Why the natural logarithm? Do we have a hypothesis to explain why the overall forcing effect of CO2 follows the natural logarithm of atmospheric concentration? Why a linear combination with volcanic sulfate? Does the forcing of sulfate have a linear relationship to the natural logarithm of CO2? Or is this just the mathematical transformation that makes CO2+sulfate changes fit the plot of change in mean surface temperature?
In the absence of sound theoretical answers to these questions, these are interesting but not compelling plots. The IPCC4 report (for example) goes into far more detail about our theoretical understanding of climate forcing from different components, and how projections are built up from this understanding that apply correctly in retrospect, leading to a more compelling argument for climate change.
I've dealt with a similar problem on a smaller scale (500K files, 120Gb). I started by generating hashes over all my current properly-organised files using hashdeep, and parsed the output into a database (columns filesize, hash, path, filename, mtime) using a custom scripts. Then I wrote another script to walk through the archives finding and deleting files that matched those already in the database; the script also used the database to keep track of its walk so it could be stopped and restarted. This halved the size of the archive material before I had to start trying to understand what was there.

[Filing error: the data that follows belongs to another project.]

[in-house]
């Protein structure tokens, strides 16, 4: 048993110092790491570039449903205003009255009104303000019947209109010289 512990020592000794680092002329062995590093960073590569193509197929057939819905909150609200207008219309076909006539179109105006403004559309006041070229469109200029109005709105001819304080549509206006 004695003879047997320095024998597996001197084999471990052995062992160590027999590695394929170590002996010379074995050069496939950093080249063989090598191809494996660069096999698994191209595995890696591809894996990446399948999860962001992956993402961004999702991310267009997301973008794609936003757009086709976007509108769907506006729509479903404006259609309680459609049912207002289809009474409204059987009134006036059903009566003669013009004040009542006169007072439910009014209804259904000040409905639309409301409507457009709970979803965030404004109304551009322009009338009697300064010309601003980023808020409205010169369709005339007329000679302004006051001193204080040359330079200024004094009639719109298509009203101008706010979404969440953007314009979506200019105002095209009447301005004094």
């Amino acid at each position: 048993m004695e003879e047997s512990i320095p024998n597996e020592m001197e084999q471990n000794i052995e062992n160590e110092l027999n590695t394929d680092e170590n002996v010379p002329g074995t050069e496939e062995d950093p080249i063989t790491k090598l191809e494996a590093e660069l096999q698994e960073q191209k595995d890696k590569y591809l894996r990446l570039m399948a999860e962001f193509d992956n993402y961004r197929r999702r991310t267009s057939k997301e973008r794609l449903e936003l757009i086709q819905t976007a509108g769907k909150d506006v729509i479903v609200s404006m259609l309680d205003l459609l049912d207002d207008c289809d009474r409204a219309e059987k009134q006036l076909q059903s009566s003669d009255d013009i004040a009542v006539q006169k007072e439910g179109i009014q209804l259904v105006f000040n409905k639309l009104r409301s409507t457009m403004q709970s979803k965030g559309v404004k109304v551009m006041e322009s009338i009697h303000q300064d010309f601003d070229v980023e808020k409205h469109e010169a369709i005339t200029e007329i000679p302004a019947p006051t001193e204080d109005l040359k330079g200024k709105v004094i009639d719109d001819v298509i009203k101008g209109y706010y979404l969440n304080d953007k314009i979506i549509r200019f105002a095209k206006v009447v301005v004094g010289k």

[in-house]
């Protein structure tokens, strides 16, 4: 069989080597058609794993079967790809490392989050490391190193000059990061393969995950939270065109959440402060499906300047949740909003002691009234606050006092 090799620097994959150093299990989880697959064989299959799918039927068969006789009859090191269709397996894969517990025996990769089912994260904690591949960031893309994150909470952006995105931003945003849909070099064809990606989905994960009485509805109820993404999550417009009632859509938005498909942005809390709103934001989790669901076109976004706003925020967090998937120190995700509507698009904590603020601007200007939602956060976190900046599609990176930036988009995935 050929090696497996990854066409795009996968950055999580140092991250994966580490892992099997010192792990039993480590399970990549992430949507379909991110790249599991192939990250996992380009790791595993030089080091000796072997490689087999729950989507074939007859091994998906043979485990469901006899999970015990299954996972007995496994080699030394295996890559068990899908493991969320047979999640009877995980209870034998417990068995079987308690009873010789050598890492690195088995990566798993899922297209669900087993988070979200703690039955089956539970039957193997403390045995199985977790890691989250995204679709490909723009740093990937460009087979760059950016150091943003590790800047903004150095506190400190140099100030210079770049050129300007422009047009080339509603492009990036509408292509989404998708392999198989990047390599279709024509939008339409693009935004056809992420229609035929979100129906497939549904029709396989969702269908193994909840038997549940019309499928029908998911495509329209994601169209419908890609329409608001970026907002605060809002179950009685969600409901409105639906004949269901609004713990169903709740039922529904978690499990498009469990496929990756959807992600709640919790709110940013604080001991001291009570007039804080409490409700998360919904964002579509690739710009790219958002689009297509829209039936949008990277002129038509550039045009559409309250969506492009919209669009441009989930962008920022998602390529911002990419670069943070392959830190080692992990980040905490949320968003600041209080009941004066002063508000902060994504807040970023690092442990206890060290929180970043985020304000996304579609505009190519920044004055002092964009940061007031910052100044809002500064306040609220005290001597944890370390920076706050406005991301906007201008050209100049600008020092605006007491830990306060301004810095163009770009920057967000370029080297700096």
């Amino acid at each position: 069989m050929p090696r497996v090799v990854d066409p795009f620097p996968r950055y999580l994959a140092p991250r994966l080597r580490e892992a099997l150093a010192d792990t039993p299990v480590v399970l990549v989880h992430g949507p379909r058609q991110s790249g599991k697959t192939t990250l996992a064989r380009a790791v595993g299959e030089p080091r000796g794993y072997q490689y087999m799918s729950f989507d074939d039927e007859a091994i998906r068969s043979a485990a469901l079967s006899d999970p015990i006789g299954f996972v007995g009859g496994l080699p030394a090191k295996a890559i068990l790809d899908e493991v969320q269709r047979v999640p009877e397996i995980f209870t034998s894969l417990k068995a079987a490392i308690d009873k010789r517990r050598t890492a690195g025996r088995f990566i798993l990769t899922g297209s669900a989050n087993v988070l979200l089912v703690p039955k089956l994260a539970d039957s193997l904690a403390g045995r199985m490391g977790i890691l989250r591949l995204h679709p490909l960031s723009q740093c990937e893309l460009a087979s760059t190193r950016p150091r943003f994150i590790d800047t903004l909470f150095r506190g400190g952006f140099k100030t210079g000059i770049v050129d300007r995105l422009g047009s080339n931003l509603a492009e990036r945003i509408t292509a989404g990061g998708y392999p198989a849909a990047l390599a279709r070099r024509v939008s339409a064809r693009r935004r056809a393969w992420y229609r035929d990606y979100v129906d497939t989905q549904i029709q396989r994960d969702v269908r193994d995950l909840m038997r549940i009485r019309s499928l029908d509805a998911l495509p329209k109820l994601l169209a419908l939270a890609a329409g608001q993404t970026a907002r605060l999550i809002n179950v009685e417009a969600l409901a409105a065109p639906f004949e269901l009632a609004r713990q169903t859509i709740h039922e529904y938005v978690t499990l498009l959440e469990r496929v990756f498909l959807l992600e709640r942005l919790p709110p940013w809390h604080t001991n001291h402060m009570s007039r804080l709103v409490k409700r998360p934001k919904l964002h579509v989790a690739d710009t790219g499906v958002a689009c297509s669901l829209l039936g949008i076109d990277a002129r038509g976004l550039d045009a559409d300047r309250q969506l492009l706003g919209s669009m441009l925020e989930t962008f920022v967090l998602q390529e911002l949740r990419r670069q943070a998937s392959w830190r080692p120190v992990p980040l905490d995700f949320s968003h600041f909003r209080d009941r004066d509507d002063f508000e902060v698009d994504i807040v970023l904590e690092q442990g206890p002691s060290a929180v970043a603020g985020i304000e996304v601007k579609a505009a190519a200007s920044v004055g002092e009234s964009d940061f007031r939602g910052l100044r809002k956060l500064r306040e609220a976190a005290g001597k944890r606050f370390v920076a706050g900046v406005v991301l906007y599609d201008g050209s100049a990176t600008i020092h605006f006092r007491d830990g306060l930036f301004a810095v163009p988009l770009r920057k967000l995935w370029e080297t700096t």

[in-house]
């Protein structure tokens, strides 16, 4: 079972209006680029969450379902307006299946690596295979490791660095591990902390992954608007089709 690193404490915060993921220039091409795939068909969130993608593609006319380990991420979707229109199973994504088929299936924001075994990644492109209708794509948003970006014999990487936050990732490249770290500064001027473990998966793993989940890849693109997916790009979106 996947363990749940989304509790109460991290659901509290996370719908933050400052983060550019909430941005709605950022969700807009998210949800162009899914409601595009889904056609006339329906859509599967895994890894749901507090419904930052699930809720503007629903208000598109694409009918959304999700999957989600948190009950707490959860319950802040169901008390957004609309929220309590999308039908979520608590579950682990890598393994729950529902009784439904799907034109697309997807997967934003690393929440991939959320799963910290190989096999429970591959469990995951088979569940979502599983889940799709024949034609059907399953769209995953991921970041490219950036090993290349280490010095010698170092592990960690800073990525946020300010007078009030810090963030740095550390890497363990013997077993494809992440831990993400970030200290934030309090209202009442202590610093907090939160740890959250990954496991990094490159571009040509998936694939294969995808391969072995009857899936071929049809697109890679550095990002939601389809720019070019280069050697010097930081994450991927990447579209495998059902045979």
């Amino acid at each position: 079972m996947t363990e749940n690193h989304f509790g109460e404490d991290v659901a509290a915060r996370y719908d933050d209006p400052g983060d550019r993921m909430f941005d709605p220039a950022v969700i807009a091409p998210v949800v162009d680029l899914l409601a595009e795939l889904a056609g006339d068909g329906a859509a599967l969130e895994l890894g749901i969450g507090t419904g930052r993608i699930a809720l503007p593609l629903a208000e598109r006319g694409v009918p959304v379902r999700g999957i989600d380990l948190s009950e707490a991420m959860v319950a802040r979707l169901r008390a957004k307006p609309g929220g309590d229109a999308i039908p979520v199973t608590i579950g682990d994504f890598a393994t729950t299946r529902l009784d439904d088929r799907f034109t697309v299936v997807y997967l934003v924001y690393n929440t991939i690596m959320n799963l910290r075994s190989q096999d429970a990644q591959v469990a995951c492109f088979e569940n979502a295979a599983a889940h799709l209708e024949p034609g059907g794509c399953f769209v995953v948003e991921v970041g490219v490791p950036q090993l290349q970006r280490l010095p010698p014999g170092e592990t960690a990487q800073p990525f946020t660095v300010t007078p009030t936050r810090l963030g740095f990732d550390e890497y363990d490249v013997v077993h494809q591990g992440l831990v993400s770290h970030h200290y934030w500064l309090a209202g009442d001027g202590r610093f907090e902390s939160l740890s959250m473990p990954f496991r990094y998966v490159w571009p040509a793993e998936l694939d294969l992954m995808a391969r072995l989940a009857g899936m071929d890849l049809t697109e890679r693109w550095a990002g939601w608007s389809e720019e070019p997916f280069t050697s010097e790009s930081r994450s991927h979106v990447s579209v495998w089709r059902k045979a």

From there I identified pivotal directories in the archive - ones I could reasonable assume to be recent or more complete (for example, based on backup date) - and added them to the hash database, then walked the rest of the archives culling duplicates again. Lather, rinse, repeat and you rapidly reach a point where you have a small number of directories with a lot of de-duplicated data, and a large number of directories with small amounts of possibly-duplicated data that can be handled by a free dedup tool.
It stretches the eggs into multiple baskets, allowing an attacker to choose one of multiple points of attack.
Some smart meters also track time of use, and use on different circuits (e.g. lights, plugs, and a fixed appliance circuit that can be remotely switched off to reduce load on the grid). Some people consider this sort of information to be private. For example if the meter communicated this information regularly and the communication and/or central storage was insecure, it could be used to determine when you are on holiday.
What you describe is an aspect of copyright law that needs to be fixed. In many jurisdictions photography is never a work for hire, so you get these ridiculous situations where your wedding photographer can hold you to random. The law needs to be clear that photography may be a work for hire, and the conditions under which it is a work for hire, then the owner is (correctly) the person or organisation that hired the photographer.
By "product" are you meaning "outcome of the intrastructure", or "what gets sold to customers"? Assuming the latter, the product is a tuple (total bits transferred, speed of transfer). Both are resources that are limited by contention for access to physical infrastructure.